Yeah, it was like actually quite warm. Last week. We were hitting around 17 1819 Celsius, which is about 68 Fahrenheit or so around there. And then today it's snowing.
In Colorado and same thing you know, we get snow all the way through what three more major snows before it stops me. Yeah,
yeah. Well, I think we all just need to move to Florida. There's no rules there
was the best and we got to Ybor City smoke some cigars.
So let's just jump right into this. Basically you want to spend a lot of time talking about your company or the founder of ops analytics. Ops and elliptica Analytica sorry I already fucked it up. Obviously Analytica that's, it's just because I don't have my reading glasses. So, but let's talk a little bit about what offset a little bit does what you provide for the service industry.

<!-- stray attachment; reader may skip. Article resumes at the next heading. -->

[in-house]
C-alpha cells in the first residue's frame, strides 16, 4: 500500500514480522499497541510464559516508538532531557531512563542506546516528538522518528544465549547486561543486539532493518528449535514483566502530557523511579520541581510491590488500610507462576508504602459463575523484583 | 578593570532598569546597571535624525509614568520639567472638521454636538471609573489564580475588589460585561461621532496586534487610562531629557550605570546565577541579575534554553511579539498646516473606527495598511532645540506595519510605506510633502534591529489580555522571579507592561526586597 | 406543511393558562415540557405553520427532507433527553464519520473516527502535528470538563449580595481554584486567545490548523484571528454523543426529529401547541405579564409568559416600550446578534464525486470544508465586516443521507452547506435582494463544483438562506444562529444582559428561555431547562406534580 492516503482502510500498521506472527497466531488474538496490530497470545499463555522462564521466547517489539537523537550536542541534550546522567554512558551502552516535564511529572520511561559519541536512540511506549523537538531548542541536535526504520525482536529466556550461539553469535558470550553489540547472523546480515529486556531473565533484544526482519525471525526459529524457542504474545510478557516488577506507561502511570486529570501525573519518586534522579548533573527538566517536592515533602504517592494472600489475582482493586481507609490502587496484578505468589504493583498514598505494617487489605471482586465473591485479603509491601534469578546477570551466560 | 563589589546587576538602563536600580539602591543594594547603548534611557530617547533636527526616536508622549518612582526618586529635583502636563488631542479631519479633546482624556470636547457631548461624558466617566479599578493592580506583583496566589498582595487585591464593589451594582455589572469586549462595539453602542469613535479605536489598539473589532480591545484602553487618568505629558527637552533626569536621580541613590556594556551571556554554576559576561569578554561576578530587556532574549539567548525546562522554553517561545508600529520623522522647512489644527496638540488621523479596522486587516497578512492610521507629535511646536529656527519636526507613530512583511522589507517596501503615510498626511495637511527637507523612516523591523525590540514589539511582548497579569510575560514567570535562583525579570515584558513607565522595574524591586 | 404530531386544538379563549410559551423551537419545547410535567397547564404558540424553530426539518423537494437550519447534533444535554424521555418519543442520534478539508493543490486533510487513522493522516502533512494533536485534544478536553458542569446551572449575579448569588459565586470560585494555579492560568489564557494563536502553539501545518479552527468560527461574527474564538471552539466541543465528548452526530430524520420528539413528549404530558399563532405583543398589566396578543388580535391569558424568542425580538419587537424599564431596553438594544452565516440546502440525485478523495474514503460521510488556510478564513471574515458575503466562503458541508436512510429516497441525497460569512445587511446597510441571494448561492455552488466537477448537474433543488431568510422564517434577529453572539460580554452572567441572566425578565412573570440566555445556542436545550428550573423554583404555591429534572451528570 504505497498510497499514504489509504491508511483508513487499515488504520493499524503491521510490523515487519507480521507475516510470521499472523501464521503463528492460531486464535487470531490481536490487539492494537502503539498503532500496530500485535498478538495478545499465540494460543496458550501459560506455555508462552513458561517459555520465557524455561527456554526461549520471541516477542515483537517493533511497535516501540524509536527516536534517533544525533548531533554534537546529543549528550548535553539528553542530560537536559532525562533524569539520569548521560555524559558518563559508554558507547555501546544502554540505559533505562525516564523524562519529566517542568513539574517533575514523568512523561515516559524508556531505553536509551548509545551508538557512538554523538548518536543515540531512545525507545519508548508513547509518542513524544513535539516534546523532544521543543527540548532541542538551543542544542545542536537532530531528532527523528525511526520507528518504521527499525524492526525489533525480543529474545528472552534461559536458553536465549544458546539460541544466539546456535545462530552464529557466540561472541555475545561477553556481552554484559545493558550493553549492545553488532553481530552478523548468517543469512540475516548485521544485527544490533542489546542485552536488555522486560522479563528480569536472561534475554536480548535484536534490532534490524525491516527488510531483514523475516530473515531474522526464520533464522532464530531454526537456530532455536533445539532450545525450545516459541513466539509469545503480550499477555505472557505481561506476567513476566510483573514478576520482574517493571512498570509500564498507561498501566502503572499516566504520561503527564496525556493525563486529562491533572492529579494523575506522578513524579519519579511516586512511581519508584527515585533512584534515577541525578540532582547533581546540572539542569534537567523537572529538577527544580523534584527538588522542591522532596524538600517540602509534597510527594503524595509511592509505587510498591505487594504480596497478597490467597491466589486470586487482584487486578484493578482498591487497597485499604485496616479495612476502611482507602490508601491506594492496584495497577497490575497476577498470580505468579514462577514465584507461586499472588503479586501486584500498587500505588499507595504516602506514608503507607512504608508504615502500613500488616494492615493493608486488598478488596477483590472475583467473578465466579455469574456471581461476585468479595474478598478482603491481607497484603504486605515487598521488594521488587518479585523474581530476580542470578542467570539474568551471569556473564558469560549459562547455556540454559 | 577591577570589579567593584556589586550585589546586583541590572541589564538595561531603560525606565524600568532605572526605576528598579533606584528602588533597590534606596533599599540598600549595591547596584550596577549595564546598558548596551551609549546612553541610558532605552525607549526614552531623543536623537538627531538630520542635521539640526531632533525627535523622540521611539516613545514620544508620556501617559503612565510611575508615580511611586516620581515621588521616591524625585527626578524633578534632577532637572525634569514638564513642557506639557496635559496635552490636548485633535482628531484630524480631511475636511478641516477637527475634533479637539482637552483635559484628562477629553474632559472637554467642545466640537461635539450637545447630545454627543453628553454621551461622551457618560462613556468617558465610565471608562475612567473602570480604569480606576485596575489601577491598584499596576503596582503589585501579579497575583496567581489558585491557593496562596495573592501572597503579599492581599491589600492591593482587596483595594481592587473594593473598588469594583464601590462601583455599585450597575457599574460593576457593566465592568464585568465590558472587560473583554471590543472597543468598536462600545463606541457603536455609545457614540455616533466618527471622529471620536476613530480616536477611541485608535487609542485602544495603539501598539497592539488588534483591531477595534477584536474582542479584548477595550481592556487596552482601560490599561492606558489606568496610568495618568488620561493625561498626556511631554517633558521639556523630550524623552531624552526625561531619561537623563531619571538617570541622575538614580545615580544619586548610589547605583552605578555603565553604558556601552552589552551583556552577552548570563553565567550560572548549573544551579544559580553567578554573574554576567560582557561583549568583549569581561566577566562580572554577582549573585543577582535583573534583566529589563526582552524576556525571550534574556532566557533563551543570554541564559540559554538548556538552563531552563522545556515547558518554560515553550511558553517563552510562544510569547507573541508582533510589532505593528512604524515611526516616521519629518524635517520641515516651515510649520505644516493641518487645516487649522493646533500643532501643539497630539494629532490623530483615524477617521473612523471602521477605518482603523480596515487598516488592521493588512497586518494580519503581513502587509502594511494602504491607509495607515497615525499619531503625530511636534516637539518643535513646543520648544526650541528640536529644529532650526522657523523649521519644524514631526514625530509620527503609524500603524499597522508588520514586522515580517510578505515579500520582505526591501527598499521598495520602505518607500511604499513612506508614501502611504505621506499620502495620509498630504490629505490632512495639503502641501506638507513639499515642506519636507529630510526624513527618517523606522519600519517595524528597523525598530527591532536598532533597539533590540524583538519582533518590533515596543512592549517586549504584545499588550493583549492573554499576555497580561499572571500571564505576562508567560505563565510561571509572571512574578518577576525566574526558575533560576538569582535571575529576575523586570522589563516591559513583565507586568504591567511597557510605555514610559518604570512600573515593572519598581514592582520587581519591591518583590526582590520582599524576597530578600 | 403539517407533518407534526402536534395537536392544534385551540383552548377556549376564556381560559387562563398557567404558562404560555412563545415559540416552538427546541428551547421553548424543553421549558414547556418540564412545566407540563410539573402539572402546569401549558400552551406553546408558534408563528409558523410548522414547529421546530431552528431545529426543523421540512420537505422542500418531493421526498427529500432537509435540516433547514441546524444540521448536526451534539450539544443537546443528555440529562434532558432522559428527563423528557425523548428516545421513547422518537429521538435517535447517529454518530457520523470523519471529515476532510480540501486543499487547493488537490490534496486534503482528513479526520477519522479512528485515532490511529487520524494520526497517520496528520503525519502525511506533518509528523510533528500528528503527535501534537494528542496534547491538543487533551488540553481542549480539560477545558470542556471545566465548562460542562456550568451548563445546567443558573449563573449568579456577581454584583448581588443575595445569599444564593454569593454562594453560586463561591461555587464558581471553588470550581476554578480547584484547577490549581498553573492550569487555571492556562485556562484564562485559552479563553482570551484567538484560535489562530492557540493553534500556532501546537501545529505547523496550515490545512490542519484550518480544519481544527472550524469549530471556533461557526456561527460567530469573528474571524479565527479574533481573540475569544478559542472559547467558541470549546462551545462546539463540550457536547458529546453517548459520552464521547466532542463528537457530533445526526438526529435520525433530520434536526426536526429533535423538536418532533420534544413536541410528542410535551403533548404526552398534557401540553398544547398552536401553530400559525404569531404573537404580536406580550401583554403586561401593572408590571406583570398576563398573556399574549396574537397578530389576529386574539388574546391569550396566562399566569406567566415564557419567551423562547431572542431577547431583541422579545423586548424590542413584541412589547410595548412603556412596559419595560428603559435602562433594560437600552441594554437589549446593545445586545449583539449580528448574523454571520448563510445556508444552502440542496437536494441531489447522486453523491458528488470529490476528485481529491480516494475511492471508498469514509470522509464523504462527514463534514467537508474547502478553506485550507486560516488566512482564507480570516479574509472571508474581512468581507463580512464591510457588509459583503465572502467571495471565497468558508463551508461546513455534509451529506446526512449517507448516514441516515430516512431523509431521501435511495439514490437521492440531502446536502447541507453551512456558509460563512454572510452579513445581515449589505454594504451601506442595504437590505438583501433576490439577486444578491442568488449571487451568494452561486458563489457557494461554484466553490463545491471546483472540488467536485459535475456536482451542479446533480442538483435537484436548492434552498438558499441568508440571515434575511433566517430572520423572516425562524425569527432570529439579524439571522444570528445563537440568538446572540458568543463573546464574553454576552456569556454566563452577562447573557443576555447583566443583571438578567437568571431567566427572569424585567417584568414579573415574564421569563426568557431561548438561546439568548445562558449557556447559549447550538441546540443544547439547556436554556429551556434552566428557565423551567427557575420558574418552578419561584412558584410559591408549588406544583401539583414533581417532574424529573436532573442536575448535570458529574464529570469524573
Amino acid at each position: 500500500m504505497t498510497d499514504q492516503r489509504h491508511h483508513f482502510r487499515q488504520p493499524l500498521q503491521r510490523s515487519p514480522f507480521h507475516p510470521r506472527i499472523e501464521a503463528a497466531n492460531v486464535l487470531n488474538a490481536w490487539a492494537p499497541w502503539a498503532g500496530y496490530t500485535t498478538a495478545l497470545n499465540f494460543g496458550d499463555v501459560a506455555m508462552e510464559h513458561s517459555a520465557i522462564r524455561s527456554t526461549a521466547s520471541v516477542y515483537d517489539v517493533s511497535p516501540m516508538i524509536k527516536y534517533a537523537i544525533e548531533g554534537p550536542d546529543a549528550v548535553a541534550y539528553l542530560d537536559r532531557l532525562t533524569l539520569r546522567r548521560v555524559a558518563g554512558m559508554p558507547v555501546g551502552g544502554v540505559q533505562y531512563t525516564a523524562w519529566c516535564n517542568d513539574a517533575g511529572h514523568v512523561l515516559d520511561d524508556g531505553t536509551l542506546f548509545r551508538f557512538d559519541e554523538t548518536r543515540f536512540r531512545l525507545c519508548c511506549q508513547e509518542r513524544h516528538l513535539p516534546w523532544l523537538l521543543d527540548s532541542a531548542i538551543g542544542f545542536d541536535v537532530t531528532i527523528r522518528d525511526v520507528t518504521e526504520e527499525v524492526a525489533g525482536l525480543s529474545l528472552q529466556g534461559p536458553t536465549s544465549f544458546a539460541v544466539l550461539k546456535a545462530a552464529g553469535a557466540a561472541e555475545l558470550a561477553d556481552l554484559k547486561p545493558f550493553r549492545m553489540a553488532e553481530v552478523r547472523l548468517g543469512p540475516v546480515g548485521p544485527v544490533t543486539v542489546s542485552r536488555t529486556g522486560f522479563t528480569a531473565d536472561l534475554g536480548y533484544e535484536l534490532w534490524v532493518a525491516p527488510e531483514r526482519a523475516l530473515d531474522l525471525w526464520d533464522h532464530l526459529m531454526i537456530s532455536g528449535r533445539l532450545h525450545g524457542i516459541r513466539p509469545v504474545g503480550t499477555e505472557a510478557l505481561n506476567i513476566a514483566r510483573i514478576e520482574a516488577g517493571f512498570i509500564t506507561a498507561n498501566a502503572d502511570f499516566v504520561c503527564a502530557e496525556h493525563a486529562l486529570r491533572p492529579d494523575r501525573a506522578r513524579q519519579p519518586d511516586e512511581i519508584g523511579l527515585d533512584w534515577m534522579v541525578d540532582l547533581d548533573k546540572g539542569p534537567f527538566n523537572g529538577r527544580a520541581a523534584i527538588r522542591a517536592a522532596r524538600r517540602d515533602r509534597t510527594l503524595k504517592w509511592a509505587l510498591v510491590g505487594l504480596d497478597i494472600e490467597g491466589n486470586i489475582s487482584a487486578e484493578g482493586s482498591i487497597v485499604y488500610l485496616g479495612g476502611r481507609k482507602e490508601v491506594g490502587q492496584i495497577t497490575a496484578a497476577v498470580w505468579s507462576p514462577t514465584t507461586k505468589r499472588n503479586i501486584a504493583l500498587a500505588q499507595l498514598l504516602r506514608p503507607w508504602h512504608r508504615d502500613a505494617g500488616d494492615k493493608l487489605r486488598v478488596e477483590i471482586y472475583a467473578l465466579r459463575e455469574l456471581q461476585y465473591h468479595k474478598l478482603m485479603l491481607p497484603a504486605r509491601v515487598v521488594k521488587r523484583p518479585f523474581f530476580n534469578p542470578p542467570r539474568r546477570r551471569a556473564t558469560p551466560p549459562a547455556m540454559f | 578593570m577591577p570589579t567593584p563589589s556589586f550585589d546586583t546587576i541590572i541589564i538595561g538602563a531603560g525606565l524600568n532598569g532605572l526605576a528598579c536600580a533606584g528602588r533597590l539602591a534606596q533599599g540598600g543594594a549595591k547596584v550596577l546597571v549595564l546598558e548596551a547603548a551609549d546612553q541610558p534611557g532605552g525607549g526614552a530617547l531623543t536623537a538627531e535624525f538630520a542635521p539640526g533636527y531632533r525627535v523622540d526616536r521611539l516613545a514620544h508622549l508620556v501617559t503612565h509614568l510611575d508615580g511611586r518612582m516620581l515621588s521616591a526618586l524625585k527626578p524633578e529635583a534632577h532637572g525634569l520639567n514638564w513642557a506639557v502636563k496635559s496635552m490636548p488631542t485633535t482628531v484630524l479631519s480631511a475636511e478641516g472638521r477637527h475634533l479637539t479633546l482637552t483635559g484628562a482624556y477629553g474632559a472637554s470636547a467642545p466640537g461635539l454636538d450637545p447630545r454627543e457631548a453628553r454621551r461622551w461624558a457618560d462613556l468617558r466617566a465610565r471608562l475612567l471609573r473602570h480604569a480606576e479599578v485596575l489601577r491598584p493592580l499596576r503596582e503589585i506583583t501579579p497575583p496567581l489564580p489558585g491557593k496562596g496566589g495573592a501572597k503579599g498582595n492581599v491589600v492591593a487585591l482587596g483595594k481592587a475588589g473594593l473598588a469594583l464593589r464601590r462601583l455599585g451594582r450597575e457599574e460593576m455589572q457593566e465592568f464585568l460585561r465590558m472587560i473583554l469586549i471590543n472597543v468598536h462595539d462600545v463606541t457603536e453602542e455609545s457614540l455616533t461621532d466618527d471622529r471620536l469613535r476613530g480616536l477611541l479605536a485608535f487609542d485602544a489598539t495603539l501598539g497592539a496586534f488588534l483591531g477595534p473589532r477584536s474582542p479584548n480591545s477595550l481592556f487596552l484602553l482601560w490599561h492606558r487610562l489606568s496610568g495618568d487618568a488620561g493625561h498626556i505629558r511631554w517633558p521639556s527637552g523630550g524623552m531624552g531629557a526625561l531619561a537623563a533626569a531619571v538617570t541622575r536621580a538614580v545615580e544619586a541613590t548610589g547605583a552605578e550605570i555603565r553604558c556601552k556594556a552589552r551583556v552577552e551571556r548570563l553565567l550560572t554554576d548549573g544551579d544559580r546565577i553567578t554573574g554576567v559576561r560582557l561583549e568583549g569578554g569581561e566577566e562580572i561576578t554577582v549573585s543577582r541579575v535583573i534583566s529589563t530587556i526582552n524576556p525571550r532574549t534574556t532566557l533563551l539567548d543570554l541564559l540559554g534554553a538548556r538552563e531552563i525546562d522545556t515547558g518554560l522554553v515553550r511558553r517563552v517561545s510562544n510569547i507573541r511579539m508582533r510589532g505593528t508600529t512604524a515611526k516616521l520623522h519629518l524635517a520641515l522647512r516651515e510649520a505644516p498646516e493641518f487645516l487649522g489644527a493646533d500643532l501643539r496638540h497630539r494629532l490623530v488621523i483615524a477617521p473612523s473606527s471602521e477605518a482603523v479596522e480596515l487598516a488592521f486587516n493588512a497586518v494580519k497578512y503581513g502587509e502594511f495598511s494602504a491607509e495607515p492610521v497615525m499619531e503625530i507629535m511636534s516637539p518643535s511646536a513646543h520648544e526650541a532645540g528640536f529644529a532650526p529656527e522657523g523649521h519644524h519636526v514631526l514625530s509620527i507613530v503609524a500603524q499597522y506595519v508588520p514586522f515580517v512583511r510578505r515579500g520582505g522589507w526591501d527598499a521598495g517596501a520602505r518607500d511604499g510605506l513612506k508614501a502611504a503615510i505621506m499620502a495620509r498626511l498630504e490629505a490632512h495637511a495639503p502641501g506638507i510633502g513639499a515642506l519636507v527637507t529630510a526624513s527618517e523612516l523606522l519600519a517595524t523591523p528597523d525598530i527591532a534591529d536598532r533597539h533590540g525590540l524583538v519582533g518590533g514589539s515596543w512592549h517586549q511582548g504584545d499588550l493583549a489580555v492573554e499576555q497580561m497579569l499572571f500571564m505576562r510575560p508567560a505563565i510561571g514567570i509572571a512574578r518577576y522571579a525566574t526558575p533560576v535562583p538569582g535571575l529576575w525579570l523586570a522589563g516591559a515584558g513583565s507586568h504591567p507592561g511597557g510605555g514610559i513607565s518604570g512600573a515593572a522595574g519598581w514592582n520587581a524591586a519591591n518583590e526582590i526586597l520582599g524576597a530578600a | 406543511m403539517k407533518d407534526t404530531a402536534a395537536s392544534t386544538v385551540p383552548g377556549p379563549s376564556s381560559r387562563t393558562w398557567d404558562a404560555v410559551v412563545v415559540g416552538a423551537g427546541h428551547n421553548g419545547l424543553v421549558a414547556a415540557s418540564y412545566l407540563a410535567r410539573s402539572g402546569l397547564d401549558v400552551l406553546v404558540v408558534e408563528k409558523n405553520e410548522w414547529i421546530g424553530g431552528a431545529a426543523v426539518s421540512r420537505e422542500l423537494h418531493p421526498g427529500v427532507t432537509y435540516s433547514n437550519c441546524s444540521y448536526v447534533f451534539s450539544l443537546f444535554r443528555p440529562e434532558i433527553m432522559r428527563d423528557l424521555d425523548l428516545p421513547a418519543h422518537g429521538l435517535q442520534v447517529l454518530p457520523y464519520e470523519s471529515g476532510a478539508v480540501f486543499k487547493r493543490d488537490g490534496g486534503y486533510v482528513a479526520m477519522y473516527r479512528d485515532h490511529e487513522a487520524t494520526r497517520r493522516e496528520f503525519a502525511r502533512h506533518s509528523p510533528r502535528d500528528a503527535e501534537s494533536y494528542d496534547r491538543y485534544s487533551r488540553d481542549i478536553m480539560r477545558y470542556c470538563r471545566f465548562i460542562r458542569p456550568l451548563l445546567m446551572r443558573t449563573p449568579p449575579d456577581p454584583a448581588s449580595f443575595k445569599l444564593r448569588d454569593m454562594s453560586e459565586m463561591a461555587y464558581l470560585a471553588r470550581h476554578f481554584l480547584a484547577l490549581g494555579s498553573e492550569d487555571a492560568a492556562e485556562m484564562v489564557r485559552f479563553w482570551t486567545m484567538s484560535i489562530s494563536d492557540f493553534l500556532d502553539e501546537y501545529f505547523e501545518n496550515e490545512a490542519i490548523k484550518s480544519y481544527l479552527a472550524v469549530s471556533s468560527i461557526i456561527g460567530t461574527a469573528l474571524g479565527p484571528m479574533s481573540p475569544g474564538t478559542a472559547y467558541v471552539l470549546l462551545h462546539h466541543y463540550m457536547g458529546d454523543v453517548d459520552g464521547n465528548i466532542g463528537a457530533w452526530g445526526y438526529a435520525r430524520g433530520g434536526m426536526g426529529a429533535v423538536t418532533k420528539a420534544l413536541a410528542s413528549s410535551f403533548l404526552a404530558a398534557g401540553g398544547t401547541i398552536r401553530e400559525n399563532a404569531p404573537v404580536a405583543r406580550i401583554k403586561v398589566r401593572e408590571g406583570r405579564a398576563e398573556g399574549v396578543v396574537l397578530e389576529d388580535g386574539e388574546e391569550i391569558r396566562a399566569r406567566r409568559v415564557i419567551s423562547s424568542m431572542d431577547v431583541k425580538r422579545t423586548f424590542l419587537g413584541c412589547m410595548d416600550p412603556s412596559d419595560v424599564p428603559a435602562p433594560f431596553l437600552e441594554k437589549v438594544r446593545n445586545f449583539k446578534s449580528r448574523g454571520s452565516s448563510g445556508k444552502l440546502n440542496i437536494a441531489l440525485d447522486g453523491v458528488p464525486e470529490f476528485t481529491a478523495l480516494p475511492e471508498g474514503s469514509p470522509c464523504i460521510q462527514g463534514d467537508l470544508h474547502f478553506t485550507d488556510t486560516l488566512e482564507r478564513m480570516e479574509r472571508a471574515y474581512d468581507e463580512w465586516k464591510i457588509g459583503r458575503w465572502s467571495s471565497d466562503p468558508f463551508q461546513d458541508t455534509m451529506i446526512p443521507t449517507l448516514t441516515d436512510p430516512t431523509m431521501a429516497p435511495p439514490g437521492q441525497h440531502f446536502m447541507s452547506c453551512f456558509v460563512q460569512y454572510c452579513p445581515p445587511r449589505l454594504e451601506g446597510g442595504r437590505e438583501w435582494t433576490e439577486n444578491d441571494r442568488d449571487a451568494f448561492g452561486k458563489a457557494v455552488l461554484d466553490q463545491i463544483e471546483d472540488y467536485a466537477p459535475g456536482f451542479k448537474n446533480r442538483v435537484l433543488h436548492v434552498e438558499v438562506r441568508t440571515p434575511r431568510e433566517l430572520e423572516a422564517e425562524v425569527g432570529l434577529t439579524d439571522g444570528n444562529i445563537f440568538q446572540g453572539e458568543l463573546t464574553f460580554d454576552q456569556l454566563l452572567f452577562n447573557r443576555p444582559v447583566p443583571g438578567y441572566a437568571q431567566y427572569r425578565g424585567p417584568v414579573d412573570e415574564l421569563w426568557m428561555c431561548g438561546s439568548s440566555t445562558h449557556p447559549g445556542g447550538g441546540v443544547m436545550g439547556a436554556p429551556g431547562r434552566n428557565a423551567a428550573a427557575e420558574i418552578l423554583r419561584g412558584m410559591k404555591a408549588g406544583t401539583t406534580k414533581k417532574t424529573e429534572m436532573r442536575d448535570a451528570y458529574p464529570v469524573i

Sure. So obviously, Analytica is an operations management platform. And what we do is we help take the guesswork out of running the business. Mainly, what we do is all those paper checklists and procedures, and all those things that we all have taped to the wall in our buildings that everybody likes to ignore, what we try to do is get those things off of the wall into the tablet, and then get them scheduled, and try to help the restaurant do a better job of running consistent operations, by kind of holding them accountable to doing all of those procedures, sort of every shift, right? With the hope that if we just control what we can control better and do a little bit better job of being consistent in our execution, we can get out of our own way, and we can ultimately take better care of the customer. And so that's kind of the premise behind it. I'll be honest with you, multi location operators seem to do better on the platform than single unit operators, especially if it's a like owner operator type situation. Because, you know, if you're an owner operator, you're usually under the mindset that I'm already here, why would I add paperwork to my life. But you know, when you start to have multiple units, then all of a sudden, you can't be in every unit every day. And you want to make sure your team is actually doing the things that they need to do to be safe and mostly clean and ready for guests.